Note: This review is also featured on Send More Cops.
There’s more to a zombie movie than brain-eating, dismemberment, and finding clever ways to dispose of the zombie threat.
Granted, there are a lot of people out there who want nothing more out of their zombie flicks. No matter how idiotic the rest of the movie, if we get a good crowbar-through-the-forehead gag, they’re satisfied. They’re also stupid, and probably enjoyed the Day of the Dead remake.
What made George Romero’s zombie films as successful as they were had a lot to do with a very important point that a lot of people tend to skim over: What happens when the zombies are off-screen. Because if you can’t give a shit about the characters involved, what’s gonna make you care when they’re threatened by some flesh-eater?
Ladies and gents, witness Chainsaw Maid by Takena.
Vodpod videos no longer available.Thanks to Tha Deej (once again) for pointing out this wonderful little zombie short film, I Love Sarah Jane. I can’t even find anything witty/funny to say about this (though the same could be argued about everything I write). It’s just… really, really good. Here’s the official synopsis:
Jimbo is 13. All he can think about is one girl, Sarah Jane. And no matter what stands in his way – bullies, violence, chaos, zombies – nothing is going to stop him from finding a way into her world.
Although I think I like DJ’s take on it better:
Imagine Harmony Korine’s “Gummo” set inside the world of George Romero’s “Night of the Living Dead” with a dash of your first schoolyard crush sprinkled on top. In a nutshell, that’s “I Love Sarah Jane”.
What the hell was that?
Okay, I’ve got to admit it. Before Lifeforce was chosen as the latest (and my first) entry in the Final Girl Film Club, I really didn’t know anything about it. I mean, yeah, I’d heard it mentioned in passing, but I pretty much thought that it was considered just another of Tobe Hooper’s failed directorial efforts (read: Everything that’s not Leatherface- or Spielberg-related). Oh, but it’s so much more! We’ve got boobies, space travel, giant bat creatures, boobies, zombies, Patrick Stewart, space vampires, and boobies! Really, what more could you ask for in a movie?
Oh. A coherent plot? Well, erm…
I just read about this flick yesterday in the latest issue of Rue Morgue Magazine and lo and behold, today I find the trailer in my Google Reader (naturally, at the Rue Morgue blog, Abattoir). This, apparently, is like the first gore movie to come out of our friends in Pakistan.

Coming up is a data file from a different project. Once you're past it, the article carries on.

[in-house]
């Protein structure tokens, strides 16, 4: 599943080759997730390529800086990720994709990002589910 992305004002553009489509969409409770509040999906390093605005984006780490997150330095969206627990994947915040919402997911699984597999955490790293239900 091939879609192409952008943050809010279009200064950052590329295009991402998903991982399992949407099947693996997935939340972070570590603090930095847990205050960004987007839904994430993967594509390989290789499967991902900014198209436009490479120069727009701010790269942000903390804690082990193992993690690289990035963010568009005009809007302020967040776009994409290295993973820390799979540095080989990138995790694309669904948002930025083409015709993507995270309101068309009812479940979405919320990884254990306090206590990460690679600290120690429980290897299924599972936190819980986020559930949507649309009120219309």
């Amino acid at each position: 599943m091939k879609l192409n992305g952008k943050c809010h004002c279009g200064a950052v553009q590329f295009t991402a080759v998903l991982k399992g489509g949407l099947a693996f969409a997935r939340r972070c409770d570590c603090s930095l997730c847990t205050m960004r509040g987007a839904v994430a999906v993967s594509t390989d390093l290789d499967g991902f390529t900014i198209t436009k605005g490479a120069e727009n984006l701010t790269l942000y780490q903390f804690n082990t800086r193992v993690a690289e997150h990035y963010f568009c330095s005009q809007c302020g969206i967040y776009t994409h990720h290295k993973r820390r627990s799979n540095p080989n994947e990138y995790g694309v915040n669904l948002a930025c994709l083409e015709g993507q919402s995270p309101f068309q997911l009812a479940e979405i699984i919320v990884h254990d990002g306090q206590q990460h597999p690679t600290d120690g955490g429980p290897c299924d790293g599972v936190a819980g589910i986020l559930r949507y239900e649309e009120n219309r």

The movie is being screened at The Bloor tonight at 9:30. Unfortunately, The Bloor is in Canada. It’s times like this that I wish I was a Canuck. And also when I can’t go to the doctor to treat a massive head wound brought on by zombie attacks because I don’t have health insurance (Medicare, of course, doesn’t cover zombie attacks). Thanks, America!
Luckily, it’s going to be released on DVD next week.
Pakistan s first splatter flick in the tradition of Friday the 13th and The Texas Chainsaw Massacre delivers spine-tingling thrills when an attractive group of teens pile into a van that runs out of gas in the middle of a dark mysterious forest. Their ghoulish nightmare begins when rotting fresh-eating zombies and a decapitated head-toting screaming banshee-like hitchhiker begin to terrorize them at every turn. But when a mysterious figure dressed in a blood-drenched burqa appears sporting a medieval weapon dripping in gore even the teens prayers won t save them from a night of savage demented horror.
Good looking teens run out of gas in the middle of nowhere? I’d make a crack about how unoriginal that sounds, but the synopsis saved itself with “blood-drenched burqa.” I’m all in.
Diary of the Dead (2008)
Alright let’s get this out of the way: George Romero’s Diary of the Dead is nowhere near as good as Night. Or Dawn. Or even Day (which, unlike a lot of folks, I really like). It is, however, better than Land (which, unlike a lot of folks, I also really like). I had to get that out of the way because any real horror fan that watches Diary of the Dead is going to make comparisons to Romero’s other brain-munching films, even if they’re not trying to. I did it myself when the movie began, but I quickly got over that and just started judging it on its own merits.
And compared to most of the horror films that get theatrical releases, Diary of the Dead is a success. Plus, it’s got everything you’d expect from a Romero zombie flick: slow-lumbering zombies, awesome kills and, yep, that ol’ Romero social commentary. This time around, he’s got his sights set on the media, and the version of the “truth” that floods the airwaves every day. Basically, it’s George Romero vs. Fox News, with much brain destroying involved. (Not that the Fox News folks are big on brains. Zing!)
As you might have been able to figure out by reading the title of my site, I’m a big fan of all things zombie. Good, bad, whatever. If it’s zombie-oriented, I’m probably gonna see the movie and hope for the best. And with the successful remake of Dawn of the Dead, along with Danny Boyle’s 28 Days Later (technically, not a zombie movie, I know, but work with me here), there was a resurgence in zombie movies that allowed Romero to continue his series, bringing the whole genre full circle. But really, nobody does it better than Uncle George, and he proves that with Diary.